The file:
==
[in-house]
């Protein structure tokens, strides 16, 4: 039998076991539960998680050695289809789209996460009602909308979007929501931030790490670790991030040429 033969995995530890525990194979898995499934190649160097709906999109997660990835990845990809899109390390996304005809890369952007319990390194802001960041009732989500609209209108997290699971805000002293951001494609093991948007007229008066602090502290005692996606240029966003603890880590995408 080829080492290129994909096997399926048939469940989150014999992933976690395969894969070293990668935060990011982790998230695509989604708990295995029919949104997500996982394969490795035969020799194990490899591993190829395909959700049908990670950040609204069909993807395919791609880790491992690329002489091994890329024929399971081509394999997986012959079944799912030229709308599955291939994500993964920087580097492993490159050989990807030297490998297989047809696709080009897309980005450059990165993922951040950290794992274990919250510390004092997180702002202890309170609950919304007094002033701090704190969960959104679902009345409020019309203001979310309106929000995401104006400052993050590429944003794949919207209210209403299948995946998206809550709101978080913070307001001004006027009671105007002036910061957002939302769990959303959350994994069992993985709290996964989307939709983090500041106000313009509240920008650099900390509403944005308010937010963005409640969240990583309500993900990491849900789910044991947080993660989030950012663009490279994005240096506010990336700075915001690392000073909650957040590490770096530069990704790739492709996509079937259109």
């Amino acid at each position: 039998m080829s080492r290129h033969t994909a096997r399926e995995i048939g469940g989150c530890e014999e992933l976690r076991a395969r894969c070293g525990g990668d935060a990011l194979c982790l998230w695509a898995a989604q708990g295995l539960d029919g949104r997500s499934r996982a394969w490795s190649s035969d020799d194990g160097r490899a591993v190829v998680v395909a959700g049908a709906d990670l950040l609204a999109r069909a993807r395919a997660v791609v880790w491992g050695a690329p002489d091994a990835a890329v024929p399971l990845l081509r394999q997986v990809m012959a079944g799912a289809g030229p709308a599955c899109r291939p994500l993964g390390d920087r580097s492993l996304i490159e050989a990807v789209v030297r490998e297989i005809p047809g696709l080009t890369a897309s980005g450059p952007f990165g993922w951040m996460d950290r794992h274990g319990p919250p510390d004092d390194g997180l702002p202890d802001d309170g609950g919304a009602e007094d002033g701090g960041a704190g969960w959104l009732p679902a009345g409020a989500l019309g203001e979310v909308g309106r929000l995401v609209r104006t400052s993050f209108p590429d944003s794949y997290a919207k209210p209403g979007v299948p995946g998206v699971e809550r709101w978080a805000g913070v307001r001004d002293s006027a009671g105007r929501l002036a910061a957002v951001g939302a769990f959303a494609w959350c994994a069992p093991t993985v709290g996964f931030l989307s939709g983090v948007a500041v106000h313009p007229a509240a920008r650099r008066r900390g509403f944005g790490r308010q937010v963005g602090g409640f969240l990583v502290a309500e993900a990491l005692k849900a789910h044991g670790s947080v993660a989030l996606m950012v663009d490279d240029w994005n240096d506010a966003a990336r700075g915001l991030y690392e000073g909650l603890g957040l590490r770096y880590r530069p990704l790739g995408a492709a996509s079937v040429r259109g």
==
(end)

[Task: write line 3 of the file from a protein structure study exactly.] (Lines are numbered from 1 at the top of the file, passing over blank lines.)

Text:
């Amino acid at each position: 039998m080829s080492r290129h033969t994909a096997r399926e995995i048939g469940g989150c530890e014999e992933l976690r076991a395969r894969c070293g525990g990668d935060a990011l194979c982790l998230w695509a898995a989604q708990g295995l539960d029919g949104r997500s499934r996982a394969w490795s190649s035969d020799d194990g160097r490899a591993v190829v998680v395909a959700g049908a709906d990670l950040l609204a999109r069909a993807r395919a997660v791609v880790w491992g050695a690329p002489d091994a990835a890329v024929p399971l990845l081509r394999q997986v990809m012959a079944g799912a289809g030229p709308a599955c899109r291939p994500l993964g390390d920087r580097s492993l996304i490159e050989a990807v789209v030297r490998e297989i005809p047809g696709l080009t890369a897309s980005g450059p952007f990165g993922w951040m996460d950290r794992h274990g319990p919250p510390d004092d390194g997180l702002p202890d802001d309170g609950g919304a009602e007094d002033g701090g960041a704190g969960w959104l009732p679902a009345g409020a989500l019309g203001e979310v909308g309106r929000l995401v609209r104006t400052s993050f209108p590429d944003s794949y997290a919207k209210p209403g979007v299948p995946g998206v699971e809550r709101w978080a805000g913070v307001r001004d002293s006027a009671g105007r929501l002036a910061a957002v951001g939302a769990f959303a494609w959350c994994a069992p093991t993985v709290g996964f931030l989307s939709g983090v948007a500041v106000h313009p007229a509240a920008r650099r008066r900390g509403f944005g790490r308010q937010v963005g602090g409640f969240l990583v502290a309500e993900a990491l005692k849900a789910h044991g670790s947080v993660a989030l996606m950012v663009d490279d240029w994005n240096d506010a966003a990336r700075g915001l991030y690392e000073g909650l603890g957040l590490r770096y880590r530069p990704l790739g995408a492709a996509s079937v040429r259109g």